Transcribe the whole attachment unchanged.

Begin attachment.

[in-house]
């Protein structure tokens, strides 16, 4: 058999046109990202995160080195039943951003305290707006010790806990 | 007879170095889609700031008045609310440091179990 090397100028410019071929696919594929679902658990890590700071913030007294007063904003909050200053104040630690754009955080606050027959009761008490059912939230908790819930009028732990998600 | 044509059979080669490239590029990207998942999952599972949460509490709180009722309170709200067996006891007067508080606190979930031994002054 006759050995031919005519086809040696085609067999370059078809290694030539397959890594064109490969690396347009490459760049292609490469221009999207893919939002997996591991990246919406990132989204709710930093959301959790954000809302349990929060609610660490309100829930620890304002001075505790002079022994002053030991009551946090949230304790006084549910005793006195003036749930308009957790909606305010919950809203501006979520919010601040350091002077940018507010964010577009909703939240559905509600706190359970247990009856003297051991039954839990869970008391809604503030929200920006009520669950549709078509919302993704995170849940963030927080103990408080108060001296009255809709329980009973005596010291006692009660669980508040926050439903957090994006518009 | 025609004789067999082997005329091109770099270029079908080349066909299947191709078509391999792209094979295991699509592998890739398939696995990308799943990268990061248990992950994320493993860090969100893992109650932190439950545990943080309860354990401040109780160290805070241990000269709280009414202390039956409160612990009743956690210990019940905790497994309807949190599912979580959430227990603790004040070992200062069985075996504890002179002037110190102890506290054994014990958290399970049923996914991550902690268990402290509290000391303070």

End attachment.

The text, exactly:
[in-house]
């Protein structure tokens, strides 16, 4: 058999046109990202995160080195039943951003305290707006010790806990 | 007879170095889609700031008045609310440091179990 090397100028410019071929696919594929679902658990890590700071913030007294007063904003909050200053104040630690754009955080606050027959009761008490059912939230908790819930009028732990998600 | 044509059979080669490239590029990207998942999952599972949460509490709180009722309170709200067996006891007067508080606190979930031994002054 006759050995031919005519086809040696085609067999370059078809290694030539397959890594064109490969690396347009490459760049292609490469221009999207893919939002997996591991990246919406990132989204709710930093959301959790954000809302349990929060609610660490309100829930620890304002001075505790002079022994002053030991009551946090949230304790006084549910005793006195003036749930308009957790909606305010919950809203501006979520919010601040350091002077940018507010964010577009909703939240559905509600706190359970247990009856003297051991039954839990869970008391809604503030929200920006009520669950549709078509919302993704995170849940963030927080103990408080108060001296009255809709329980009973005596010291006692009660669980508040926050439903957090994006518009 | 025609004789067999082997005329091109770099270029079908080349066909299947191709078509391999792209094979295991699509592998890739398939696995990308799943990268990061248990992950994320493993860090969100893992109650932190439950545990943080309860354990401040109780160290805070241990000269709280009414202390039956409160612990009743956690210990019940905790497994309807949190599912979580959430227990603790004040070992200062069985075996504890002179002037110190102890506290054994014990958290399970049923996914991550902690268990402290509290000391303070």